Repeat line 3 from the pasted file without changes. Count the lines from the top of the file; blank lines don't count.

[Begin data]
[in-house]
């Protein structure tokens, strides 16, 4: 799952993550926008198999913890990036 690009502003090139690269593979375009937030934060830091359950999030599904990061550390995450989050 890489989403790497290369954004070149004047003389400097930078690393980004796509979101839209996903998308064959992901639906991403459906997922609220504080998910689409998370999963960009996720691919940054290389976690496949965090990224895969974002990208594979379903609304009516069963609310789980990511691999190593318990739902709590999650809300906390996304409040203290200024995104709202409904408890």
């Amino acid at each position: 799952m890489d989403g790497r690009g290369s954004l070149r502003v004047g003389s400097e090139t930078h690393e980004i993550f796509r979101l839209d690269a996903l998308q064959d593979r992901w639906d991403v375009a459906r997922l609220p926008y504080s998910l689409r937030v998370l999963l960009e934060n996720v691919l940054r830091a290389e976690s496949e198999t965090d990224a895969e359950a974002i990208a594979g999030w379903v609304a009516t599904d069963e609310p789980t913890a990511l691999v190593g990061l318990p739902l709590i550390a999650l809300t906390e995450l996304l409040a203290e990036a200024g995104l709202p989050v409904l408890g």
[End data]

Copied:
């Amino acid at each position: 799952m890489d989403g790497r690009g290369s954004l070149r502003v004047g003389s400097e090139t930078h690393e980004i993550f796509r979101l839209d690269a996903l998308q064959d593979r992901w639906d991403v375009a459906r997922l609220p926008y504080s998910l689409r937030v998370l999963l960009e934060n996720v691919l940054r830091a290389e976690s496949e198999t965090d990224a895969e359950a974002i990208a594979g999030w379903v609304a009516t599904d069963e609310p789980t913890a990511l691999v190593g990061l318990p739902l709590i550390a999650l809300t906390e995450l996304l409040a203290e990036a200024g995104l709202p989050v409904l408890g």